It’s beyond stupefying that a creation of the federal government wielding such massive influence over the U.S. economy has been allowed to operate in the shadows since 1913.

Fortunately, sunlight is beginning to filter through the Fed’s windows.

The House recently passed a bill requiring the comptroller general to conduct the first-ever audit of the Fed’s board of governors and 12 regional banks within one year.

The bill, sponsored by U.S. Rep. Paul Broun, R-Ga., passed with major bipartisan support 333-92.

It was a version of the bill introduced in 2012 by former U.S. Rep. Ron Paul, R-Texas, a longtime critic of the Federal Reserve.

Paul’s son, U.S. Sen. Rand Paul, R-Ky., has introduced companion legislation in the Senate, where it and a mountain of other bills have stalled under Senate Majority Leader Harry Reid. Hope that changes after the November midterms.

Broun said the bill will help “usher in a new era of transparency in this nation’s monetary policy. The Federal Reserve is a creation of Congress, and it must therefore be subject to the oversight and regulation of Congress.”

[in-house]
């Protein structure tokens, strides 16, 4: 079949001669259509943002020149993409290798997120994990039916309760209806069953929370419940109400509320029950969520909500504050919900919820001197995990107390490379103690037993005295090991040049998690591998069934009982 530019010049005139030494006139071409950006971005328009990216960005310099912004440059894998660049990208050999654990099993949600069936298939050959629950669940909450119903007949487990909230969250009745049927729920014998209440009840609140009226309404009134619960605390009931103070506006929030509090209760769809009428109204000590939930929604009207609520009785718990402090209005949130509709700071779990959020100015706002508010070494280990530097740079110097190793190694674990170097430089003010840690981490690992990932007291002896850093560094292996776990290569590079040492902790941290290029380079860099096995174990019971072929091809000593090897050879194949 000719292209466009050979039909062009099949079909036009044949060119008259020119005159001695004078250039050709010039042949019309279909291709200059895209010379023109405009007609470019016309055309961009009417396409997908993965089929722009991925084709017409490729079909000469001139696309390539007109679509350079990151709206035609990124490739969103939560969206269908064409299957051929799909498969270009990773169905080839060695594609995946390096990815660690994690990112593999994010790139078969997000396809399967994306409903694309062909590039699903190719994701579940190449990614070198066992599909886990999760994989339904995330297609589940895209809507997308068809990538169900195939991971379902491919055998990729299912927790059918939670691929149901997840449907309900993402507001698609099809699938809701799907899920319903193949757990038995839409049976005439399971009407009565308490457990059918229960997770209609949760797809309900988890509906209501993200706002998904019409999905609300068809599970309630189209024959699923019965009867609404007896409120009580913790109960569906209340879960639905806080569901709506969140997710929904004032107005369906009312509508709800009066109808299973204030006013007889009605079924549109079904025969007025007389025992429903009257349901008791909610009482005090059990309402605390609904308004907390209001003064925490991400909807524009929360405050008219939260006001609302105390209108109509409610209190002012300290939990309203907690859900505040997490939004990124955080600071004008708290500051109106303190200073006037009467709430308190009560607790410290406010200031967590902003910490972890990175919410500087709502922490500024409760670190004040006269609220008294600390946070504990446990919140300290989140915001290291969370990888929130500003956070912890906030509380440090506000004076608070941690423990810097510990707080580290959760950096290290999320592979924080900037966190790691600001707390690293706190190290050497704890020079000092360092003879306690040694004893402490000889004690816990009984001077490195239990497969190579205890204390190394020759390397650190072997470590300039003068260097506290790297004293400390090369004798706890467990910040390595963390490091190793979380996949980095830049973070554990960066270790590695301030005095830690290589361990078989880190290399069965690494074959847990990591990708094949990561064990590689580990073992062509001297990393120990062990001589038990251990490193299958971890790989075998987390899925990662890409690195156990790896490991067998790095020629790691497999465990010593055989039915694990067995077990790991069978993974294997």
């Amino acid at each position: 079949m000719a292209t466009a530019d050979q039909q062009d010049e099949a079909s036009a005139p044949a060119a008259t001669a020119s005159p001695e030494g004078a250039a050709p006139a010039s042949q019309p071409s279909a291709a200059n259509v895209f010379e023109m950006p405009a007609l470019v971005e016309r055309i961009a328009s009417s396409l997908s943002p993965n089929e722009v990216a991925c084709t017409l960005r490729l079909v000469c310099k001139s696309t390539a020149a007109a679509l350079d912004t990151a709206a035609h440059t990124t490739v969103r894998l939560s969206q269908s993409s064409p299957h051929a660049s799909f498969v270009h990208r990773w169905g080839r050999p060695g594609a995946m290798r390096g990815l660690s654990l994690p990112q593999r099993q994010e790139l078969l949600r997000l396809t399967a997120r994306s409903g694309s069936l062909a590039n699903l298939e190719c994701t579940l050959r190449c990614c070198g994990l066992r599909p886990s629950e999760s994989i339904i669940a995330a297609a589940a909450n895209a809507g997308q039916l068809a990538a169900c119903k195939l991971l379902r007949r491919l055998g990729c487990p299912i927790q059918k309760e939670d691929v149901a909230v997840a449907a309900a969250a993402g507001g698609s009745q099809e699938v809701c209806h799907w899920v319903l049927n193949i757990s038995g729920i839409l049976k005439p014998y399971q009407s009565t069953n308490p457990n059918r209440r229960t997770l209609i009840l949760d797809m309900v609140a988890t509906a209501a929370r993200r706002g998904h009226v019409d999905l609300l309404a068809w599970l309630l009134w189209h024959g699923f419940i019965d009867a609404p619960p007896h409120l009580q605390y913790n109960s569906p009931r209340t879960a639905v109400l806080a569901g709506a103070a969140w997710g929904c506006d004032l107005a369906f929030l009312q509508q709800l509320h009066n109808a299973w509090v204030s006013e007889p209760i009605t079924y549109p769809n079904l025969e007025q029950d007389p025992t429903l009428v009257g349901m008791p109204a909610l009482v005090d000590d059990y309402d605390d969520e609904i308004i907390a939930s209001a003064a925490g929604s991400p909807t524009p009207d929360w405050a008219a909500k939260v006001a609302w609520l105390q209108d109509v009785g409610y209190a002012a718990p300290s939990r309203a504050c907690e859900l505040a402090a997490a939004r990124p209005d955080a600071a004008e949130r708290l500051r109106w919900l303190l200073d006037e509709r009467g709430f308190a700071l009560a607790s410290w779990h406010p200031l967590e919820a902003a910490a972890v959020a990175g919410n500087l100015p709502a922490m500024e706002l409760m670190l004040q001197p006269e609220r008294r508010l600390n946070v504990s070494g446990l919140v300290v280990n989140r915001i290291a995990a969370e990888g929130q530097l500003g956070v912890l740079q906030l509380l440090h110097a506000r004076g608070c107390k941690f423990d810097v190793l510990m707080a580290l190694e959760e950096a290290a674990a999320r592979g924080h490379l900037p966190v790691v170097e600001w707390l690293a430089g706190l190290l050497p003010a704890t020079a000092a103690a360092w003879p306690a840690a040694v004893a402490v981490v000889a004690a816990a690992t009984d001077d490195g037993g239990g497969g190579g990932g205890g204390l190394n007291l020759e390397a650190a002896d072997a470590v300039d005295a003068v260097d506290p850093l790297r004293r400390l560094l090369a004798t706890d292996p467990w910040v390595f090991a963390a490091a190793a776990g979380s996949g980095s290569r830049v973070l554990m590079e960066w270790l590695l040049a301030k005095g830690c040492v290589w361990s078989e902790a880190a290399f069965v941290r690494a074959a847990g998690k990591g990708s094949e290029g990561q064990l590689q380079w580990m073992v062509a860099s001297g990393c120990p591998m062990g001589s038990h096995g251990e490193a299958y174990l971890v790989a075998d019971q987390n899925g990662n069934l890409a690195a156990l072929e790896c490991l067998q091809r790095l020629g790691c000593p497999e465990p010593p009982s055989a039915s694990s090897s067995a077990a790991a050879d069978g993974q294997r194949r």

Aside from a handful of prominent Democrats - such as U.S. Rep. Elijah Cummings of Maryland - the loudest objections to increased transparency at the Fed is the Fed itself.

Americans know imperiousness spreads when government operates in the shadows. Recall that a partial audit of the Fed in 2011 - a provision of Dodd-Frank financial reform legislation - revealed the central bank issued more than $3 trillion in foreign banking loans without congressional approval or oversight from 2007 to 2010.

If that little gem was unearthed by a partial audit, what might a comprehensive one uncover? Perhaps there is something diabolical lurking within the Fed after all.

Americans simply will not know until they have a peek.




Sept. 21

The Times, Gainesville, Georgia, on politics hijacking the polls:

This may seem a naive and silly question, but bear with us as we ask: When did voting itself become such a partisan issue?

American politics always have been divided by ideologies, from the days the Founding Fathers debated how to structure the Constitution. That hasn’t changed much over the years, to a present day when the two major parties, like lumbering behemoths bashing each other with clubs, can get nothing done over their stifling gridlock.